Try These Cleaning Tips to Help Sell Your Car
If someone has scrawled "Wash me!" in the window next to the "For Sale" sign on your car, you'll likely run into some trouble selling it.
A potential car buyer typically wants a clean, reliable used car that rarely reminds him or her that the car had a previous owner ― one who may or may not have had an addiction to cheeseburgers with onions and who loved to peel out through mud puddles.
If you want to sell your car, boost its appeal with a thorough interior and exterior cleaning. And do more than drive your car through a touch-free wash; scrub it yourself, and pay attention to the details when you do. More than likely, your efforts will pay off ― literally.
Detail the Interior
Hard-to-Reach Interior Areas: Use a high-pressure air hose (available at most gas stations) to blow debris out of crevices. Next, dip a small paintbrush in soapy water, shake off the excess and brush the areas that need cleaning. Rinse the paintbrush thoroughly and repeat.
Knobs, Gear Shifts and Buttons: Dip a cotton swab in rubbing alcohol and trace around small interior car parts to make them shine
Interior Odors: Most people spray air freshener into the air vents, but instead, try spraying odor eliminator into the system's air intake, which are those larger vents usually located at the base of the windshield. Then run the air conditioner on high for at least ten minutes.
Leather Upholstery: Remove stains such as ink by dipping a cotton swab into rubbing alcohol and cleaning the spot. Dry the area with a hair dryer. For general leather cleaning, lather a moisturizing bar soap onto a damp, soft cloth and wash the area to remove dirt. Rinse well.
Carpet and Cloth Upholstery: Dilute about ¼ cup of laundry detergent with one to two cups warm water. Dip a clean cloth into the solution, and then squeeze the cloth out well. Scrub the dirty areas, and soak up the excess with a clean, dry cloth.
Clean the Exterior and Mechanical Components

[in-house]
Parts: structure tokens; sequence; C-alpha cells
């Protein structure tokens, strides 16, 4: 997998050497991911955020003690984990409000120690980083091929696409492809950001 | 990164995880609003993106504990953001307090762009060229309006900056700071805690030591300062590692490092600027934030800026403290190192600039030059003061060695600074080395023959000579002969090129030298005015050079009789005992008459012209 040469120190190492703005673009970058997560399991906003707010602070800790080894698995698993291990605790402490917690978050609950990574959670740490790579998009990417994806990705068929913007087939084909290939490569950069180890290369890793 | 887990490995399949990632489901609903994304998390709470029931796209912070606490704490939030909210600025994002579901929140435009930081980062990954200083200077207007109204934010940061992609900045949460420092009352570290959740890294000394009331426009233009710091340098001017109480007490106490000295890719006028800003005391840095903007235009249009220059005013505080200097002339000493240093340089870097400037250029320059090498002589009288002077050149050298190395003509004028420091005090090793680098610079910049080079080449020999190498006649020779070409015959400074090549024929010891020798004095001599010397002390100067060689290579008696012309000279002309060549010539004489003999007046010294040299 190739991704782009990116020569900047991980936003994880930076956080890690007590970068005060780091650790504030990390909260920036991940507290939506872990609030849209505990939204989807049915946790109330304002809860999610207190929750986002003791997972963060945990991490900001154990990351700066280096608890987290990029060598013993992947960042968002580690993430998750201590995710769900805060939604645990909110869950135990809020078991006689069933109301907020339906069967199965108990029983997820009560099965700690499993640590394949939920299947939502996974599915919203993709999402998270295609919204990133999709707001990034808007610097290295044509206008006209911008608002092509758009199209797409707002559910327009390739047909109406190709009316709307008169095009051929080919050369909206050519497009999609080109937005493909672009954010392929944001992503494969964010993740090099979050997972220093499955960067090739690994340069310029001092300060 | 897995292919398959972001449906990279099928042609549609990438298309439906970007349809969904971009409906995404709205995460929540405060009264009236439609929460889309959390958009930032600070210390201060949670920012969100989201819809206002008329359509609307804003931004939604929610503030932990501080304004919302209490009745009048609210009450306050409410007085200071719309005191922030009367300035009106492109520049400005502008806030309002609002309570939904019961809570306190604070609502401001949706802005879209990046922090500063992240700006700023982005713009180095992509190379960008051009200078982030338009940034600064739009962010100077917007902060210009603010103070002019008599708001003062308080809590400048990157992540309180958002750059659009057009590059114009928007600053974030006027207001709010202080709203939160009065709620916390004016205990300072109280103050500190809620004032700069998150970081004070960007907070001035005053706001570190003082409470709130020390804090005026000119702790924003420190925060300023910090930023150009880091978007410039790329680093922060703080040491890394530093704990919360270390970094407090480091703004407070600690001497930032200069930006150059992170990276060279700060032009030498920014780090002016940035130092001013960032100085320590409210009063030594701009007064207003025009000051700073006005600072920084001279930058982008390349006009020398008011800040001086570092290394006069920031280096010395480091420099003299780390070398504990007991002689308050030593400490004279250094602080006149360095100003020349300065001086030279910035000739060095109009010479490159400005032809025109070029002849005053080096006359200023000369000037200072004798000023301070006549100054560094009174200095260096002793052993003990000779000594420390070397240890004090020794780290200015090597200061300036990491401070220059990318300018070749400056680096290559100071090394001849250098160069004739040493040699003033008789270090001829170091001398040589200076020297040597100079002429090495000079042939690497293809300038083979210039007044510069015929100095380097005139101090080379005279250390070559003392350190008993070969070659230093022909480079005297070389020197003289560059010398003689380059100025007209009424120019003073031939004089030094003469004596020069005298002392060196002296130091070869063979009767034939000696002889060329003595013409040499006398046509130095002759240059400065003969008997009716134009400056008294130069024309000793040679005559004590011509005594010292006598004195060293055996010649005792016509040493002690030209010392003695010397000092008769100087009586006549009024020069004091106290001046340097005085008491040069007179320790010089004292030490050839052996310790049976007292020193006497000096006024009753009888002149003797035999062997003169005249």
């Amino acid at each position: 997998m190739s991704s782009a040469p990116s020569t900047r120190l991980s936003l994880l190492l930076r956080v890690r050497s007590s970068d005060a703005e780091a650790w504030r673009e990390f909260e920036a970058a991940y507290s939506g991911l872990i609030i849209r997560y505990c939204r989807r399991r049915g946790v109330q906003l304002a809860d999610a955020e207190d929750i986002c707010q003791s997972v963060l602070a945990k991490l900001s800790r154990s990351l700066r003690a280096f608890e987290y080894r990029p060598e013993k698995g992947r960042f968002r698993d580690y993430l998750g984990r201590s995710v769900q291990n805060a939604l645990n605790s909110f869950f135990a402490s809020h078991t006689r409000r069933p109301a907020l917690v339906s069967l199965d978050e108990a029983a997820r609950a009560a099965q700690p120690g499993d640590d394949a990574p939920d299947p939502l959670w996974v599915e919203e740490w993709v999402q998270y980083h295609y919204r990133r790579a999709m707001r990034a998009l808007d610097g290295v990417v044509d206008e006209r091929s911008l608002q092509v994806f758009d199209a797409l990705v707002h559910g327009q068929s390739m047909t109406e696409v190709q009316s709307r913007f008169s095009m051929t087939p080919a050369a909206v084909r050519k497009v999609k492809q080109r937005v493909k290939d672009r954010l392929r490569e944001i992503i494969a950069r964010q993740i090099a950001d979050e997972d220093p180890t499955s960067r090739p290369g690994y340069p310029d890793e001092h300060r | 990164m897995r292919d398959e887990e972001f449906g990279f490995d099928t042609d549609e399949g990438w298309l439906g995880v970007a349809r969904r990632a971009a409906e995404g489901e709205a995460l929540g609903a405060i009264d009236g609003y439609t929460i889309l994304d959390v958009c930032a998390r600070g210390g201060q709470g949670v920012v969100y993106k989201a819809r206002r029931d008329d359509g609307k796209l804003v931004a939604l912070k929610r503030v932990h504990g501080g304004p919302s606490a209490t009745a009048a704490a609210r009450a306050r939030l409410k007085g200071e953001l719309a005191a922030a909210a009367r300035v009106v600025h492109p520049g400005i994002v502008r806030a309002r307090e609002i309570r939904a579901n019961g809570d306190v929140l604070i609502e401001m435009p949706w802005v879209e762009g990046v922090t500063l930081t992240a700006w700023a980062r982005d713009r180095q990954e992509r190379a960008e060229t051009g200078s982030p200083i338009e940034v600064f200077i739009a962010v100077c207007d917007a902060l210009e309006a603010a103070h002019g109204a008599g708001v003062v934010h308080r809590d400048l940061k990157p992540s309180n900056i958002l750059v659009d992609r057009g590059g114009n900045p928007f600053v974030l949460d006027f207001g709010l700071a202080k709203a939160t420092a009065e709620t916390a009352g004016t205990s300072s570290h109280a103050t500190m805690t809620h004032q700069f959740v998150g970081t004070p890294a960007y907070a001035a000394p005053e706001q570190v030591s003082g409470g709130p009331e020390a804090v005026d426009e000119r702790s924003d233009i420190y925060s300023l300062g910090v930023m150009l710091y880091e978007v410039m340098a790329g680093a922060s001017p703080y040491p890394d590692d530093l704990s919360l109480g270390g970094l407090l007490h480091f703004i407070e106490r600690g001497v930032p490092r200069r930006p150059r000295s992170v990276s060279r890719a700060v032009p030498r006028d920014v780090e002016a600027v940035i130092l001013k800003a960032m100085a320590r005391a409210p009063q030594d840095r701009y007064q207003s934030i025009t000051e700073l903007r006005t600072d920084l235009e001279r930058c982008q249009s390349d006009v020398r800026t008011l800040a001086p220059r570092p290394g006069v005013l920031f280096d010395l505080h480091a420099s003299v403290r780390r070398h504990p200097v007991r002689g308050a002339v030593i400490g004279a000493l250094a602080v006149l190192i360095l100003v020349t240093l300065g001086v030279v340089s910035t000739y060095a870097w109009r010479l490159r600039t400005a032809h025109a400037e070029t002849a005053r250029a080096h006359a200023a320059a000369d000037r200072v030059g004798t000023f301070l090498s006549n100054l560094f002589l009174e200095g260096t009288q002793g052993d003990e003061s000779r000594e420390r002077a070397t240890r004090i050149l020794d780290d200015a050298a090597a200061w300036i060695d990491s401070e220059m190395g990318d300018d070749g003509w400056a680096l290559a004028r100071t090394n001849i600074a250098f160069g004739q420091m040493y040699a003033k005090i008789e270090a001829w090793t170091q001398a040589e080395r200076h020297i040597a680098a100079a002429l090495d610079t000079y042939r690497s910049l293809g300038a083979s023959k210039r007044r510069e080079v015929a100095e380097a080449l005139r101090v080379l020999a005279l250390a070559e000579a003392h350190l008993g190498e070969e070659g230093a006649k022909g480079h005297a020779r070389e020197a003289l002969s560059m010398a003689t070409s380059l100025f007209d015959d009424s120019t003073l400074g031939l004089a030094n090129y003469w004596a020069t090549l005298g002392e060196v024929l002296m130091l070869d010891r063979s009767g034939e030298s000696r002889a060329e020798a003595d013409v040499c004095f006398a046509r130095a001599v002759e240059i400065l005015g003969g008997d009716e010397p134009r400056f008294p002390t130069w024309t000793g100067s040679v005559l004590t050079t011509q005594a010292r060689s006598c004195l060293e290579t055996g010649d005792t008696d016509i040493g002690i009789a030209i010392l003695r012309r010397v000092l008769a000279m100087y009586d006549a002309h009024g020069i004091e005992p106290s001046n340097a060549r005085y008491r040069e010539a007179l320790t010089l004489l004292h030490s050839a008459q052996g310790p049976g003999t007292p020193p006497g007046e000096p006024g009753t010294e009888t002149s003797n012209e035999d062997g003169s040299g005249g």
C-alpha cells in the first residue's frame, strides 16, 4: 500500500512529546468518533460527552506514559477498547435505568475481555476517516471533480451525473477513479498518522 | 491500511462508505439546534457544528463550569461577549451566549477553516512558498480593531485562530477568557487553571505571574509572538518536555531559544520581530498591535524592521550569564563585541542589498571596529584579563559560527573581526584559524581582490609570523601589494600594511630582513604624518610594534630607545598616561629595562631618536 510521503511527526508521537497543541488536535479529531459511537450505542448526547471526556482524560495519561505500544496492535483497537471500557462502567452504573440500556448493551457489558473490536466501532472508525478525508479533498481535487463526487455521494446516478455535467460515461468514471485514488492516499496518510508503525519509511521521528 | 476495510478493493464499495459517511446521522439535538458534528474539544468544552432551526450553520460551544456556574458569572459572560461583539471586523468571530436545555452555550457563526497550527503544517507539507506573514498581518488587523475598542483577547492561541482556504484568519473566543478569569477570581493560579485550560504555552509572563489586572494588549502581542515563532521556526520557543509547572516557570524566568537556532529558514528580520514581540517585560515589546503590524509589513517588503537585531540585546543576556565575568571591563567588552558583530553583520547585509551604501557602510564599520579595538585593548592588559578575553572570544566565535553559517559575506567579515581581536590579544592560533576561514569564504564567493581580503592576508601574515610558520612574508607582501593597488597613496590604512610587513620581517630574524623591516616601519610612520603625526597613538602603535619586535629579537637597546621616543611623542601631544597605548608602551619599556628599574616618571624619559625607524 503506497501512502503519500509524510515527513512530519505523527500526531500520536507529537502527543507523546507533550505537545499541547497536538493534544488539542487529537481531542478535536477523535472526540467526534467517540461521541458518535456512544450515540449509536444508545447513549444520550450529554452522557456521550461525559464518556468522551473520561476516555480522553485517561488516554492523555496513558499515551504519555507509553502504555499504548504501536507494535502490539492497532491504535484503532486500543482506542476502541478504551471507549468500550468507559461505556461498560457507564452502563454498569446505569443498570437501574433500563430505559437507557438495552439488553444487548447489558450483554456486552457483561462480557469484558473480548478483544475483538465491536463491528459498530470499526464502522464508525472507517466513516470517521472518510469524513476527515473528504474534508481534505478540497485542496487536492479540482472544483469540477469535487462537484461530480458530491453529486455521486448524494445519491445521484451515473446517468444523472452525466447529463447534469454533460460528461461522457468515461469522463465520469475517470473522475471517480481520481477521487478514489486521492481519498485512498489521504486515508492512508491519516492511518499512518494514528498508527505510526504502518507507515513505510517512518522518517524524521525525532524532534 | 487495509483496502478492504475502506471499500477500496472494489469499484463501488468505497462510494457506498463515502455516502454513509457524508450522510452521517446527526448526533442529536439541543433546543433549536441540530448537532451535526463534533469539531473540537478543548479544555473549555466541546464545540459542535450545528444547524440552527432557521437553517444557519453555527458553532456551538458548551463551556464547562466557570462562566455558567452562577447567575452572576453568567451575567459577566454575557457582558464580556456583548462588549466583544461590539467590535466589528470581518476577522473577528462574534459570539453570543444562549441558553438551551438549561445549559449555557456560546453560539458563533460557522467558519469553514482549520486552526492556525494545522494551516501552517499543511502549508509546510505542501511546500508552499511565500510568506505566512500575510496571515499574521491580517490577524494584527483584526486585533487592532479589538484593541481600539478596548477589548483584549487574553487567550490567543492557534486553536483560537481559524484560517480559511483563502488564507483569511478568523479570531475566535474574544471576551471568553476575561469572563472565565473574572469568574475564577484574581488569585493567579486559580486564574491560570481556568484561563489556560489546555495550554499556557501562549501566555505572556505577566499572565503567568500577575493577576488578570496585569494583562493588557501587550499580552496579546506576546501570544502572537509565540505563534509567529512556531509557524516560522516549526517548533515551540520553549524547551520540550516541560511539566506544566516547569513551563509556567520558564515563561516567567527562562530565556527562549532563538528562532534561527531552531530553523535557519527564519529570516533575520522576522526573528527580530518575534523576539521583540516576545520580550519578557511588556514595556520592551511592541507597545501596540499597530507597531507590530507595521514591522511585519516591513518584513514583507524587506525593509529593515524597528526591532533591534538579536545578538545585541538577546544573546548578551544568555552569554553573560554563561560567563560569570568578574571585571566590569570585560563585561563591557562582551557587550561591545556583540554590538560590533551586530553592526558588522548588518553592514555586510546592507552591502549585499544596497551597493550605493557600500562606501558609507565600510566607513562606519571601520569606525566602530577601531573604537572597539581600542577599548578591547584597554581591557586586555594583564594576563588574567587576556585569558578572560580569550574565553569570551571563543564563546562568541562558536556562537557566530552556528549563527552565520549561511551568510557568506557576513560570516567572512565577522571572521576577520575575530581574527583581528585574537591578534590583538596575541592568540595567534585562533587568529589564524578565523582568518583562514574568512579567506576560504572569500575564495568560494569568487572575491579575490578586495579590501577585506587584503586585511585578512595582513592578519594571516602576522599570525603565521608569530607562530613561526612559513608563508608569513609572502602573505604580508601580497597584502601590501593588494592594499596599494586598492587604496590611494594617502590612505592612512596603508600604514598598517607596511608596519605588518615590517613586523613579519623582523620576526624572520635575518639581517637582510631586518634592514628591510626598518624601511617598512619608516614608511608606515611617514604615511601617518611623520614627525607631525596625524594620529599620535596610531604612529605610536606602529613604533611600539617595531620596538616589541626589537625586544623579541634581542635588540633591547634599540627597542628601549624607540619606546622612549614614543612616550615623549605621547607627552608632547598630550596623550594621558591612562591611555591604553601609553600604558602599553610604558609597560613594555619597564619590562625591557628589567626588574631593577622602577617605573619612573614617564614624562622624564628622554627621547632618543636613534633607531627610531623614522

Car Body: Using a solution of car soap (not dishwashing soap!) and water, wash your car with a clean, premium terrycloth microfiber towel in the shade, and rinse often. Note: Dishwashing soap strips the polymers off the paint surface, accelerating the oxidation process when used regularly.
Windows: To avoid streaks, use a window cleaner made for vehicles and wipe with crumpled newspaper instead of paper towels. You can also wash your windows with plain water and a clean terry cloth towel. Wipe in two- to three-inch circles.
Tires: Spray the tires thoroughly with the hose and scrub them with a stiff-bristled brush. Then wash using car soap or tire cleaner.
License Plates and Holders: Spray lightly rusted areas with WD-40 and wipe away with a clean rag. This might also prevent more rust from forming.
Difficult Exterior Stains: Use a clay-based cleanser to remove surface imperfections such as sap, bug debris, water spots, road tar and others.
Battery: Sprinkle baking soda onto battery terminals and lightly spray with water. Let this set for about one hour before wiping off with a sponge and water.
Engine: Turn your car on and let it run for about three minutes. Turn the car off. After about five minutes, pour a mixture of ¼ cup baking soda and one gallon warm water on the engine. Scrub with a thick-bristled brush and rinse thoroughly. Be careful of the heat from the engine.
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